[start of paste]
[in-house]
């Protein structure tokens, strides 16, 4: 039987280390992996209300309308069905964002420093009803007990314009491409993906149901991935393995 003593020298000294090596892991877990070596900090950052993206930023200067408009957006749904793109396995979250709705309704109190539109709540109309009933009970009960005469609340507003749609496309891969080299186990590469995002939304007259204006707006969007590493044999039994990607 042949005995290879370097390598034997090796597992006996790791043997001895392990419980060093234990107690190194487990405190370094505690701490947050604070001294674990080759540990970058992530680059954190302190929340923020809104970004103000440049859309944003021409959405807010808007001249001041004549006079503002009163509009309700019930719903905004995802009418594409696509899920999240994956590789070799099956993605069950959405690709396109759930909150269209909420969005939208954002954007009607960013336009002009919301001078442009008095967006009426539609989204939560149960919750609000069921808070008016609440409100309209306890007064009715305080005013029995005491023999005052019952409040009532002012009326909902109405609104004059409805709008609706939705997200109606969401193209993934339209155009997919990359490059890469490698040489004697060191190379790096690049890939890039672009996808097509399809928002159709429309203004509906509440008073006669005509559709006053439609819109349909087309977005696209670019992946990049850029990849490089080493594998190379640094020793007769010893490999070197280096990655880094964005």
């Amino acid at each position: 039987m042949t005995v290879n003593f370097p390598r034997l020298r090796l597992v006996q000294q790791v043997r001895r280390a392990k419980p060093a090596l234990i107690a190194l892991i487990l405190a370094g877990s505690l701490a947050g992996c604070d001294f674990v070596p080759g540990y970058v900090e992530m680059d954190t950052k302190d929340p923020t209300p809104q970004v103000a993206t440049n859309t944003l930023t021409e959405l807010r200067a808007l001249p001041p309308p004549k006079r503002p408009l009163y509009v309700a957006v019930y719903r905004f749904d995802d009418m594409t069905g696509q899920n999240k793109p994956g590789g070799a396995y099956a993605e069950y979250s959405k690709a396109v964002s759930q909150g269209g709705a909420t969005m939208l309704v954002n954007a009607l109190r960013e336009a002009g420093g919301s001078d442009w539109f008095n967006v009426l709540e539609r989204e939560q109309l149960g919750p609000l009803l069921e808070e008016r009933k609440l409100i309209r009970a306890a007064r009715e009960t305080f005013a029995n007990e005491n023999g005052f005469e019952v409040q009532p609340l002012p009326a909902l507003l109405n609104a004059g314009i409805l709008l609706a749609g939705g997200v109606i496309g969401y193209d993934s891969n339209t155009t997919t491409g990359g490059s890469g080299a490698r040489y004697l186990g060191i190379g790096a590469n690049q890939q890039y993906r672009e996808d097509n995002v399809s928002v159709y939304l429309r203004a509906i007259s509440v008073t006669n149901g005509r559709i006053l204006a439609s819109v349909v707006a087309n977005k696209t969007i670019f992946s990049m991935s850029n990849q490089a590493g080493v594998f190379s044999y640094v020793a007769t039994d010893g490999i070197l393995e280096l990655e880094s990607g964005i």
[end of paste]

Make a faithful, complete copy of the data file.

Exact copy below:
[in-house]
């Protein structure tokens, strides 16, 4: 039987280390992996209300309308069905964002420093009803007990314009491409993906149901991935393995 003593020298000294090596892991877990070596900090950052993206930023200067408009957006749904793109396995979250709705309704109190539109709540109309009933009970009960005469609340507003749609496309891969080299186990590469995002939304007259204006707006969007590493044999039994990607 042949005995290879370097390598034997090796597992006996790791043997001895392990419980060093234990107690190194487990405190370094505690701490947050604070001294674990080759540990970058992530680059954190302190929340923020809104970004103000440049859309944003021409959405807010808007001249001041004549006079503002009163509009309700019930719903905004995802009418594409696509899920999240994956590789070799099956993605069950959405690709396109759930909150269209909420969005939208954002954007009607960013336009002009919301001078442009008095967006009426539609989204939560149960919750609000069921808070008016609440409100309209306890007064009715305080005013029995005491023999005052019952409040009532002012009326909902109405609104004059409805709008609706939705997200109606969401193209993934339209155009997919990359490059890469490698040489004697060191190379790096690049890939890039672009996808097509399809928002159709429309203004509906509440008073006669005509559709006053439609819109349909087309977005696209670019992946990049850029990849490089080493594998190379640094020793007769010893490999070197280096990655880094964005």
């Amino acid at each position: 039987m042949t005995v290879n003593f370097p390598r034997l020298r090796l597992v006996q000294q790791v043997r001895r280390a392990k419980p060093a090596l234990i107690a190194l892991i487990l405190a370094g877990s505690l701490a947050g992996c604070d001294f674990v070596p080759g540990y970058v900090e992530m680059d954190t950052k302190d929340p923020t209300p809104q970004v103000a993206t440049n859309t944003l930023t021409e959405l807010r200067a808007l001249p001041p309308p004549k006079r503002p408009l009163y509009v309700a957006v019930y719903r905004f749904d995802d009418m594409t069905g696509q899920n999240k793109p994956g590789g070799a396995y099956a993605e069950y979250s959405k690709a396109v964002s759930q909150g269209g709705a909420t969005m939208l309704v954002n954007a009607l109190r960013e336009a002009g420093g919301s001078d442009w539109f008095n967006v009426l709540e539609r989204e939560q109309l149960g919750p609000l009803l069921e808070e008016r009933k609440l409100i309209r009970a306890a007064r009715e009960t305080f005013a029995n007990e005491n023999g005052f005469e019952v409040q009532p609340l002012p009326a909902l507003l109405n609104a004059g314009i409805l709008l609706a749609g939705g997200v109606i496309g969401y193209d993934s891969n339209t155009t997919t491409g990359g490059s890469g080299a490698r040489y004697l186990g060191i190379g790096a590469n690049q890939q890039y993906r672009e996808d097509n995002v399809s928002v159709y939304l429309r203004a509906i007259s509440v008073t006669n149901g005509r559709i006053l204006a439609s819109v349909v707006a087309n977005k696209t969007i670019f992946s990049m991935s850029n990849q490089a590493g080493v594998f190379s044999y640094v020793a007769t039994d010893g490999i070197l393995e280096l990655e880094s990607g964005i």